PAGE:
Let \(T: S \rightarrow S\) denote an operator mapping \(S\) to itself.
\(T\) is called a *contraction* on \(S\) with modulus \(\lambda\) if \(0 \le \lambda < 1\) and

*Contraction mapping brings points in its domain “closer” to each other!*

Example

What is the value of annuity \(V\) paying regular payments \(c\) forever?

Let \(r\) be the interest rate, then the value of annuity is given by

Equivalently with \(\beta = \frac{1}{1+r}\)

Can reformulate recursively (as “Bellman equation” without choice)

with the corresponding “Bellman operator”

Is \(T(V)\) a contraction?

Yes as long as long as \(\beta < 1\)!

contraction mapping under Euclidean norm

modulus of the contraction is \(\beta\)

Contractions are *invaluable* because of uniqueness of their fixed point *and* a surefire algorithm to compute them

Banach contraction mapping theorem (fixed point theorem)

Let \((S,\rho)\) be a complete metric space with a contraction mapping \(T: S \rightarrow S\). Then

\(T\) admits a unique fixed-point \(V^{\star} \in S \colon T(V^{\star}) = V^{\star}\)

\(V^{\star}\) can be found by repeated application of the operator \(T\), i.e. \(T^n(V) \rightarrow V^{\star}\) as \(n\rightarrow \infty\)

In other words, the fixed point can be found by successive approximations from any starting point \(\rightarrow\) commonly known in economics as value function iterations (VFI) algorithm

Value function iterations (VFI) algorithm

Start with a guess for value function \(V_0\), \(i=0\)

Apply Bellman operator to \(V_i\) and increment \(i\)

Repeat until convergence, i.e. \(\| V_{i+1}-V_i \|<\epsilon\) for some small $\e

## Show code cell content

```
import numpy as np
import matplotlib.pyplot as plt
%matplotlib inline
class annuity():
def __init__(self,c=1,beta=.9):
self.c = c # Annual payment
self.beta = beta # Discount factor
self.analytic = c/(1-beta) # compute analytic solution right away
def bellman(self,V):
'''Bellman equation'''
return self.c + self.beta*V
def solve(self, maxiter = 1000, tol=1e-4, verbose=False):
'''Solves the model using successive approximations'''
if verbose: print('{:<4} {:>15} {:>15}'.format('Iter','Value','Error'))
V0=0
for i in range(maxiter):
V1=self.bellman(V0)
if verbose: print('{:<4d} {:>15.8f} {:>15.8f}'.format(i,V1,V1-self.analytic))
if abs(V1-V0) < tol:
break
V0=V1
else: # when i went up to maxiter
print('No convergence: maximum number of iterations achieved!')
return V1
```

```
a = annuity(c=10,beta=0.92)
a.solve(verbose=True)
print('Numeric solution is ',a.solve())
```

```
Iter Value Error
0 10.00000000 -115.00000000
1 19.20000000 -105.80000000
2 27.66400000 -97.33600000
3 35.45088000 -89.54912000
4 42.61480960 -82.38519040
5 49.20562483 -75.79437517
6 55.26917485 -69.73082515
7 60.84764086 -64.15235914
8 65.97982959 -59.02017041
9 70.70144322 -54.29855678
10 75.04532776 -49.95467224
11 79.04170154 -45.95829846
12 82.71836542 -42.28163458
13 86.10089619 -38.89910381
14 89.21282449 -35.78717551
15 92.07579853 -32.92420147
16 94.70973465 -30.29026535
17 97.13295588 -27.86704412
18 99.36231941 -25.63768059
19 101.41333385 -23.58666615
20 103.30026715 -21.69973285
21 105.03624577 -19.96375423
22 106.63334611 -18.36665389
23 108.10267842 -16.89732158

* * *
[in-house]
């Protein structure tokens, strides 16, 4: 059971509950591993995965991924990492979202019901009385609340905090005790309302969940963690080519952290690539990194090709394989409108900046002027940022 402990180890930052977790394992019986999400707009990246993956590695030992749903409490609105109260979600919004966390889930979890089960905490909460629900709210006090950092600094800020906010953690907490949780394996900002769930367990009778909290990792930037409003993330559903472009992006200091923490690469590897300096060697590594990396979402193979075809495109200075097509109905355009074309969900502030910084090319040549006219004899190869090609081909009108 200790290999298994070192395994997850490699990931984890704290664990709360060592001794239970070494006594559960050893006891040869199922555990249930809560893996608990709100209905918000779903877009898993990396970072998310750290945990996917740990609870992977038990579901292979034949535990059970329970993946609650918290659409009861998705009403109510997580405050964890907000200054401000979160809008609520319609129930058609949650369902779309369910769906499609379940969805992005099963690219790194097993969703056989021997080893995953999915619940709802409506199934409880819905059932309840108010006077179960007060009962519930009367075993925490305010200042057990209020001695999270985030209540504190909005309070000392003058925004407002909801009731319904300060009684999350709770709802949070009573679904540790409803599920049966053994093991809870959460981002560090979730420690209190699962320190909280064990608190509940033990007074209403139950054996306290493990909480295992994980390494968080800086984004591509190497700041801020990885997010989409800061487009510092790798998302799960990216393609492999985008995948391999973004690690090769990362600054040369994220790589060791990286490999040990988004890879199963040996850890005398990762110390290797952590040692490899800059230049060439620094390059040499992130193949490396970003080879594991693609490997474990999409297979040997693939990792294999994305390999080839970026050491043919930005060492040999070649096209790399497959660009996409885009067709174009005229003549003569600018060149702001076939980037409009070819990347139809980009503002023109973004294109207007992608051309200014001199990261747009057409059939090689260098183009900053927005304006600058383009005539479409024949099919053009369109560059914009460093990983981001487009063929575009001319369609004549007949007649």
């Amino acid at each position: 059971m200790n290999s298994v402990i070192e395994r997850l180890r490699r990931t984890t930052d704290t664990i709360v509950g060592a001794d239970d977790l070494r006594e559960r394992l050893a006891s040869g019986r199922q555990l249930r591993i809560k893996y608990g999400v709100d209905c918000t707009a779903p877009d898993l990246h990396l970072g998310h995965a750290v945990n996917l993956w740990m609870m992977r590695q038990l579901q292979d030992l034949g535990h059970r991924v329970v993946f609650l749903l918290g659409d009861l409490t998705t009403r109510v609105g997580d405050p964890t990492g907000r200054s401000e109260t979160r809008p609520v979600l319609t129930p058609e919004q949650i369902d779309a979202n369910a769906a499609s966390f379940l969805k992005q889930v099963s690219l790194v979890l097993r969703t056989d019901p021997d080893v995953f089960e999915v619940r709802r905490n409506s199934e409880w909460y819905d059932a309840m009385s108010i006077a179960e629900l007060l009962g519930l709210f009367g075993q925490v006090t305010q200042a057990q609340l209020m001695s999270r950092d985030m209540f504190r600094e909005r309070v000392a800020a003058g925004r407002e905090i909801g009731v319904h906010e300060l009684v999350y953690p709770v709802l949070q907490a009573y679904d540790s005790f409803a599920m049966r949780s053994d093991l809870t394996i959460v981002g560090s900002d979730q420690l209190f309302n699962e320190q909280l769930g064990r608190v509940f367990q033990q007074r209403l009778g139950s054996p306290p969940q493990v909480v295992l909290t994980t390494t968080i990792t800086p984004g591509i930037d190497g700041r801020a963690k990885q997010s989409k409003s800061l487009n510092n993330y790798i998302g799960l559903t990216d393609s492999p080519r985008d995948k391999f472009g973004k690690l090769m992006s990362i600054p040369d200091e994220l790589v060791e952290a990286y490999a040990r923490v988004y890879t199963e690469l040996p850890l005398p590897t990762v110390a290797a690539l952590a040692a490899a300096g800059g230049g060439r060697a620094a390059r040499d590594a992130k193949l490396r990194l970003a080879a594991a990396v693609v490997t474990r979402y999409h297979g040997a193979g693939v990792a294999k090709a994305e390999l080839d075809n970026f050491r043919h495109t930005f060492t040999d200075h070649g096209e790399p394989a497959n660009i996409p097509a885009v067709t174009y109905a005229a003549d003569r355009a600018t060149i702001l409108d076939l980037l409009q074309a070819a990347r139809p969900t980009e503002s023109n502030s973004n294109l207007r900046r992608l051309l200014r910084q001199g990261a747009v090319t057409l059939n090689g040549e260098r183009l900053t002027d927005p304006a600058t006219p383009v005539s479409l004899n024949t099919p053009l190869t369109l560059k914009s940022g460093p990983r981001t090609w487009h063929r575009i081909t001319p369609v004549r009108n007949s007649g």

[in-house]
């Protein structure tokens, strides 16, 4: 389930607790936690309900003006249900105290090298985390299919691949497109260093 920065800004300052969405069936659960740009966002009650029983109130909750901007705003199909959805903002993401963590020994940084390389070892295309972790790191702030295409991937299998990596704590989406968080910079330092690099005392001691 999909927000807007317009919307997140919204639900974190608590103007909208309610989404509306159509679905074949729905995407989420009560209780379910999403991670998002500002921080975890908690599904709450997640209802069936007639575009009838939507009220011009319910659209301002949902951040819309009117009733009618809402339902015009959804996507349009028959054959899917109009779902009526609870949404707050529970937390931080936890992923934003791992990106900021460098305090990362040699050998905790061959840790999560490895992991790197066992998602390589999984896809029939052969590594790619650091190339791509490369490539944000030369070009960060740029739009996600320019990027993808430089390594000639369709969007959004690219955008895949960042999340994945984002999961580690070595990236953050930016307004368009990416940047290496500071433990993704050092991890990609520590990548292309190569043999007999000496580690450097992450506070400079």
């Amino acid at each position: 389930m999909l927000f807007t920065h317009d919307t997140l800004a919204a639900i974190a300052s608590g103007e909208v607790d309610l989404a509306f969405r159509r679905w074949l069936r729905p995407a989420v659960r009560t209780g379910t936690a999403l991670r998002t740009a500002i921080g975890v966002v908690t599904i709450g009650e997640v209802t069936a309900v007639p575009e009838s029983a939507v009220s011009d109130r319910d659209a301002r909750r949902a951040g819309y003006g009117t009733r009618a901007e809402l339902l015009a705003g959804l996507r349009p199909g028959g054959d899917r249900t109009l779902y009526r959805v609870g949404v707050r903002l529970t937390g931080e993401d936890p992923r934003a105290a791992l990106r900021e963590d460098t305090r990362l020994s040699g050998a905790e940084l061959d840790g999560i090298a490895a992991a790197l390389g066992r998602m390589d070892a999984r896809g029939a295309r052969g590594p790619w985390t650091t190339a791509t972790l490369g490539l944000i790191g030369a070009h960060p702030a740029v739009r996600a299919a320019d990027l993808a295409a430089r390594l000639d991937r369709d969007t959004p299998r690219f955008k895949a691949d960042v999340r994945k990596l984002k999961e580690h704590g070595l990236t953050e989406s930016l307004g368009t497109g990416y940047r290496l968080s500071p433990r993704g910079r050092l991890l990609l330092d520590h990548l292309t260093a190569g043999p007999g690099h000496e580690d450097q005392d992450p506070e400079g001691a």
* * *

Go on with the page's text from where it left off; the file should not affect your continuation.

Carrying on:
24 109.45446415 -15.54553585
25 110.69810702 -14.30189298
26 111.84225846 -13.15774154
27 112.89487778 -12.10512222
28 113.86328756 -11.13671244
29 114.75422455 -10.24577545
30 115.57388659 -9.42611341
31 116.32797566 -8.67202434
32 117.02173761 -7.97826239
33 117.65999860 -7.34000140
34 118.24719871 -6.75280129
35 118.78742281 -6.21257719
36 119.28442899 -5.71557101
37 119.74167467 -5.25832533
38 120.16234070 -4.83765930
39 120.54935344 -4.45064656
40 120.90540517 -4.09459483
41 121.23297275 -3.76702725
42 121.53433493 -3.46566507
43 121.81158814 -3.18841186
44 122.06666109 -2.93333891
45 122.30132820 -2.69867180
46 122.51722194 -2.48277806
47 122.71584419 -2.28415581
48 122.89857665 -2.10142335
49 123.06669052 -1.93330948
50 123.22135528 -1.77864472
51 123.36364686 -1.63635314
52 123.49455511 -1.50544489
53 123.61499070 -1.38500930
54 123.72579144 -1.27420856
55 123.82772813 -1.17227187
56 123.92150988 -1.07849012
57 124.00778909 -0.99221091
58 124.08716596 -0.91283404
59 124.16019268 -0.83980732
60 124.22737727 -0.77262273
61 124.28918709 -0.71081291
62 124.34605212 -0.65394788
63 124.39836795 -0.60163205
64 124.44649851 -0.55350149
65 124.49077863 -0.50922137
66 124.53151634 -0.46848366
67 124.56899504 -0.43100496
68 124.60347543 -0.39652457
69 124.63519740 -0.36480260
70 124.66438161 -0.33561839
71 124.69123108 -0.30876892
72 124.71593259 -0.28406741
73 124.73865798 -0.26134202
74 124.75956535 -0.24043465
75 124.77880012 -0.22119988
76 124.79649611 -0.20350389
77 124.81277642 -0.18722358
78 124.82775431 -0.17224569
79 124.84153396 -0.15846604
80 124.85421124 -0.14578876
81 124.86587435 -0.13412565
82 124.87660440 -0.12339560
83 124.88647605 -0.11352395
84 124.89555796 -0.10444204
85 124.90391333 -0.09608667
86 124.91160026 -0.08839974
87 124.91867224 -0.08132776
88 124.92517846 -0.07482154
89 124.93116418 -0.06883582
90 124.93667105 -0.06332895
91 124.94173736 -0.05826264
92 124.94639837 -0.05360163
93 124.95068650 -0.04931350
94 124.95463158 -0.04536842
95 124.95826106 -0.04173894
96 124.96160017 -0.03839983
97 124.96467216 -0.03532784
98 124.96749839 -0.03250161
99 124.97009852 -0.02990148
100 124.97249063 -0.02750937
101 124.97469138 -0.02530862
102 124.97671607 -0.02328393
103 124.97857879 -0.02142121